Our teams are working hard to find alternatives and to assist with moving your supply chain - the capacity shortage is significant and it is important to try and secure bookings wherever possible.

Please be reminded of the importance of booking well in advance and, where possible, please be open to considering alternative sailings to what you originally may have planned to secure space.

Rest Of the World
Nationwide industrial action by the MUA resulted in continued delays to imports and exports to and from Melbourne, Sydney, Brisbane and Fremantle. Ongoing delays are experienced as a result, whereby some lines are not calling Sydney and container yards are extremely full. 

While the ports are showing some signs of recovery since the strikes last month, they are still slow going. Carriers are seen to bounce containers from vessel to vessel trying to get as many units on board each feeder from Asia to Australia. Berthing times are also sliding back indicating some congestion/backlog at the ports.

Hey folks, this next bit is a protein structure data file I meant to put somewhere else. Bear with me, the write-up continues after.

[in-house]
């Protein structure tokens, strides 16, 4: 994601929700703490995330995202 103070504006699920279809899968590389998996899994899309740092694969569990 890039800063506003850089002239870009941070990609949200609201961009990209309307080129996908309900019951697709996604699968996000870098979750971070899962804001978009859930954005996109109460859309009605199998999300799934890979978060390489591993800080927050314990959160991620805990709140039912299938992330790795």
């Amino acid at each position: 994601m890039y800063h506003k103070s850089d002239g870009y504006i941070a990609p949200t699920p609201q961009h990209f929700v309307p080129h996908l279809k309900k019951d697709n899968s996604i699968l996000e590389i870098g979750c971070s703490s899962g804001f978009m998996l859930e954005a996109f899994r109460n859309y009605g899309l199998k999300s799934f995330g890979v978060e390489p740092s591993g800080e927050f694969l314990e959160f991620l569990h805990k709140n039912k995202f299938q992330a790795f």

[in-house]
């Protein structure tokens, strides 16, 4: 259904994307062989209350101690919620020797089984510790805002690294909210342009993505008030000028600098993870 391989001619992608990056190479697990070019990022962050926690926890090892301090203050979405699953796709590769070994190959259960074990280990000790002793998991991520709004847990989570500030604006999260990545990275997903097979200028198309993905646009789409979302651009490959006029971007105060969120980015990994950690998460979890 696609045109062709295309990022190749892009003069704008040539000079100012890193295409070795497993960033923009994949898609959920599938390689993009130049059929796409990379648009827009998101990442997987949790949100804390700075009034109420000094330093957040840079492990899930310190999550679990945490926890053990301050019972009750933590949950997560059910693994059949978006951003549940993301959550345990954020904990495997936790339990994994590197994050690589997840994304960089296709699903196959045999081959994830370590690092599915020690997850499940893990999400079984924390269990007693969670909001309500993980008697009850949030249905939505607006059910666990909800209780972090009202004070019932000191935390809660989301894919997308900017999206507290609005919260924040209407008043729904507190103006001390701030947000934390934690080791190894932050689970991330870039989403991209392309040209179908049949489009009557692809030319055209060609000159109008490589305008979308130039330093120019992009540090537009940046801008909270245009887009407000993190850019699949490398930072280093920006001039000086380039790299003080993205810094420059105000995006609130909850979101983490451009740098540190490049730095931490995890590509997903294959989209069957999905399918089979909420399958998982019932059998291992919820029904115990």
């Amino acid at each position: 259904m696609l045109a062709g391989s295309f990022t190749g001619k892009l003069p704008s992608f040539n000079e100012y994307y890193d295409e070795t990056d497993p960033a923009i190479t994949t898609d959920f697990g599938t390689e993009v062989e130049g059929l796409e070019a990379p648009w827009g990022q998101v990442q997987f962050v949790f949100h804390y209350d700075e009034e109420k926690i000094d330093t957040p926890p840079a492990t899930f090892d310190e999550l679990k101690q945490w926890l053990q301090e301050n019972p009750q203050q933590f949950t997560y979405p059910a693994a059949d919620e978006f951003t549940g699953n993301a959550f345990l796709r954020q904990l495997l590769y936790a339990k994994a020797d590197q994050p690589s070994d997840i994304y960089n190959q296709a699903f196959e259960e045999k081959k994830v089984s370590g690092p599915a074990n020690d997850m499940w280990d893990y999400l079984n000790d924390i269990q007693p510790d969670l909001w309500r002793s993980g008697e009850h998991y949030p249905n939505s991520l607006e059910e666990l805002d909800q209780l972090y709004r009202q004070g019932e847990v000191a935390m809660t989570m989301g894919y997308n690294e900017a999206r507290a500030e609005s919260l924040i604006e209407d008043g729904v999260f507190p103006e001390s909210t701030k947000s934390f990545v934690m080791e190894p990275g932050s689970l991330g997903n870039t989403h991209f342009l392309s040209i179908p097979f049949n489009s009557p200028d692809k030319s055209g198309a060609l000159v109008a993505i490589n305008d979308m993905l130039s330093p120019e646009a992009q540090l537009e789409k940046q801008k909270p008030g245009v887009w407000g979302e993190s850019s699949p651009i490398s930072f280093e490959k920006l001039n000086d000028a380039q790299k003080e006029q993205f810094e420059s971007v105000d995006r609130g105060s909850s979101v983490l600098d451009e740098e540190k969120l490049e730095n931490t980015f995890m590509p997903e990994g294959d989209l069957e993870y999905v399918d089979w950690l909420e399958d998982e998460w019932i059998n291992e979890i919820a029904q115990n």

Due to this, public schedules remain very unreliable. These delays are expected to last at least another four weeks.

Delays on sailings, shortages of equipment and congestion within ports in New Zealand continue to disrupt supply chains. A key concern is cargo into and out of New Zealand via Auckland with 11 ships queuing in the Hauraki Gulf late last week. Shipping lines are rolling bookings and some are cancelling bookings altogether. Shipping lines are working to clear their rollover backlog, which is impacting space through to end of January. However, bookings to Asia and further afield are moving without too much disruption.

Space and equipment is starting to free up from North Asia to New Zealand but then with scheduling issues and delays once in New Zealand waters, reliability is still a problem. South East Asia is also being impacted by space and equipment challenges. Due to this increased demand for space, FAK (freight all kinds) rates have hit record levels and shipping lines are pushing General Rate Increases with alarming regularity and will continue to do so into the New Year.

India’s container shortage could last another three months, as congestion hits Colombo and shippers call for tighter regulation of freight rates.

The acute space problem over the past few weeks was the result of increased demand, reduced imports and port rotation issues.